The goal is to have a demonstrator model by mid-January 2020, but we have some work to do. What must the robot meet? He must be able to drive around safely, recognize and pick up waste and we also want interaction with people who can help the robot.
The robot is equipped with cameras with which it can look around. While driving, he will 'see' garbage, because he can recognize this on the basis of a trained algorithm. We do this by providing the algorithm with images of, for example, cigarette filters.
We use a Convolutional Neural Network (CNN), a self-learning algorithm that can make connections. To feed the algorithm it is very important that we have good and large amounts of training data. The training data must be diverse, so that the robot can see the dirt in all light conditions and all shapes and sizes.
We anticipate that the robot will soon be able to estimate for itself how much certainty it thinks it knows that what lies ahead is what it is. The probabilistic algorithm indicates the probability. For example, if the robot soon expects to see that there is a can in front of it with 80% certainty, we program it so that it will take it with it.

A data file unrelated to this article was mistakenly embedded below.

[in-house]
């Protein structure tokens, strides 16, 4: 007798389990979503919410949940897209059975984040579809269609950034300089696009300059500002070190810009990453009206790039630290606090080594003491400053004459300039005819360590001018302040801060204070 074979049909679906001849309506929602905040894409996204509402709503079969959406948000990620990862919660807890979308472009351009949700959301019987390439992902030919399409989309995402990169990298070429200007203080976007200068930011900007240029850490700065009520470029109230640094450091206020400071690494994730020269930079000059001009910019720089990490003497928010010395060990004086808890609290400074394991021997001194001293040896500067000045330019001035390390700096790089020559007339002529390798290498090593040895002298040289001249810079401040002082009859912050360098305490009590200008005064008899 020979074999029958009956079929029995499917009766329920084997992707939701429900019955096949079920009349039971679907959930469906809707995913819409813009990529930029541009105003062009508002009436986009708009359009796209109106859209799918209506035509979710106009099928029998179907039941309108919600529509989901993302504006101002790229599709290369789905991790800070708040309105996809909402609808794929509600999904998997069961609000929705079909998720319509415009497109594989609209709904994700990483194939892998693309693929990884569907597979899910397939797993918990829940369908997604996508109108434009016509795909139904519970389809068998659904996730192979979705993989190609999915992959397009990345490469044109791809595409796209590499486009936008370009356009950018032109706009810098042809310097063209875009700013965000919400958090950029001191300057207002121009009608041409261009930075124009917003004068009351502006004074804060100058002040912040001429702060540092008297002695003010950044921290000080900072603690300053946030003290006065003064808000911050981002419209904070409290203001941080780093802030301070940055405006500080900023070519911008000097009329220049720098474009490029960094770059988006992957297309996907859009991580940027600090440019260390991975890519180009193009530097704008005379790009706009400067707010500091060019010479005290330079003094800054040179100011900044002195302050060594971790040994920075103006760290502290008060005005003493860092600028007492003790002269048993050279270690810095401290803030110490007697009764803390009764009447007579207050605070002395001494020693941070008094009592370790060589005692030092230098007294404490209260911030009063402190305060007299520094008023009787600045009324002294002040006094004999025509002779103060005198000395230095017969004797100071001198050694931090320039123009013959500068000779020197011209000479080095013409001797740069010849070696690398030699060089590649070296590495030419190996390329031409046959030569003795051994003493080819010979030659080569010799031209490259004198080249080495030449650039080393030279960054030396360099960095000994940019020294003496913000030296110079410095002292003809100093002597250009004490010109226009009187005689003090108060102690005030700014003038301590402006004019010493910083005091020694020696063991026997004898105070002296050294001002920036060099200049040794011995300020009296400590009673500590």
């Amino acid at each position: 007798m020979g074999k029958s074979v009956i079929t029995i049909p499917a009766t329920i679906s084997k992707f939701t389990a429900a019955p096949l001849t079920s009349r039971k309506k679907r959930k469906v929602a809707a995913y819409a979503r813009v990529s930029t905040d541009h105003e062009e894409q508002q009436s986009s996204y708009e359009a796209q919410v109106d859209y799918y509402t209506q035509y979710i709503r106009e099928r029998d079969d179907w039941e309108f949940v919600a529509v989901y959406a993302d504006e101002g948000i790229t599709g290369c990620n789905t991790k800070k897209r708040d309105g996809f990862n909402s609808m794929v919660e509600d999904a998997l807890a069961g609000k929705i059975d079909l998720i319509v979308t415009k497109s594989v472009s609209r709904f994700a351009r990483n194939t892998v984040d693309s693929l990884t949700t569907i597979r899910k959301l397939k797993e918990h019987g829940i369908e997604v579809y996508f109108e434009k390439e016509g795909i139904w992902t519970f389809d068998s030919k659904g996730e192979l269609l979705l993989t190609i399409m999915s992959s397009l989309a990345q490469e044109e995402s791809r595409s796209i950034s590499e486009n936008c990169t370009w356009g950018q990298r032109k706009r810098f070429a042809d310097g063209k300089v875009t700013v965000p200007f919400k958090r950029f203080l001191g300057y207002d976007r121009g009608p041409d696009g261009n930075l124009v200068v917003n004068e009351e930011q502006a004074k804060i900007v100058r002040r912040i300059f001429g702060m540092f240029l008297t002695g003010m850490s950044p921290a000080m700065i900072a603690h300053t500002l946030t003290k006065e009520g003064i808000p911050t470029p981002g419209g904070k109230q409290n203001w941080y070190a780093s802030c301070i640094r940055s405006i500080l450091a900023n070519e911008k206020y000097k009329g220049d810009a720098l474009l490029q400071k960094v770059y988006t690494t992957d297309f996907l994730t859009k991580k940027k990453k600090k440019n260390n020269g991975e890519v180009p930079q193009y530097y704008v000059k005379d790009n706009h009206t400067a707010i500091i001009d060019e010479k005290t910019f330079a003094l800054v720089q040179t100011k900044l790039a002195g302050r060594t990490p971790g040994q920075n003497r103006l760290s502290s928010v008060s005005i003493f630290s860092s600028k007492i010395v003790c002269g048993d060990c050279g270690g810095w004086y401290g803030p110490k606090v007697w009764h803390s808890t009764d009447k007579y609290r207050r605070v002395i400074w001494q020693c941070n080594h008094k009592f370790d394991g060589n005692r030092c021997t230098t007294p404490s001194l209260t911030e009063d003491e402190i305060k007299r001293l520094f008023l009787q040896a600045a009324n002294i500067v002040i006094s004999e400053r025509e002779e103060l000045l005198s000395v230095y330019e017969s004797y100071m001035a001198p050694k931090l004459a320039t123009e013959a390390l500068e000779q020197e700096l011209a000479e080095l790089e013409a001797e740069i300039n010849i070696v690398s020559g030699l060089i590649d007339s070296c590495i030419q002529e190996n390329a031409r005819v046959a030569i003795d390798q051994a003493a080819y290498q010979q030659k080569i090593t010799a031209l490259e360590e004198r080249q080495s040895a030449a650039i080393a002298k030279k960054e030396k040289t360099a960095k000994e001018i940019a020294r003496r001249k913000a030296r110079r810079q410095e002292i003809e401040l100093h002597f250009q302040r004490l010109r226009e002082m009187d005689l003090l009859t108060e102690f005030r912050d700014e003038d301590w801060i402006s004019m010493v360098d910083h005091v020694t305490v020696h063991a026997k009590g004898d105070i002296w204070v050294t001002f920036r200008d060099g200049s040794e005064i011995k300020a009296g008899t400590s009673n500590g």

As long as he thinks he knows for example 60% for certain and 40% that it is something else, let's leave it for a while, the robot will take a photo with a GPS tag. At that moment we are going to engage people, the public, who have to advise the robot online. We ask them "what is this?" And then have them annotate the photo. This information is sent back to the robot.
In addition to cleaning up waste, the added value of the robot is therefore primarily also in the collection of data. By giving the robot a function in the public space and allowing it to interact with people, the robot will also contribute to social discussion and awareness about litter.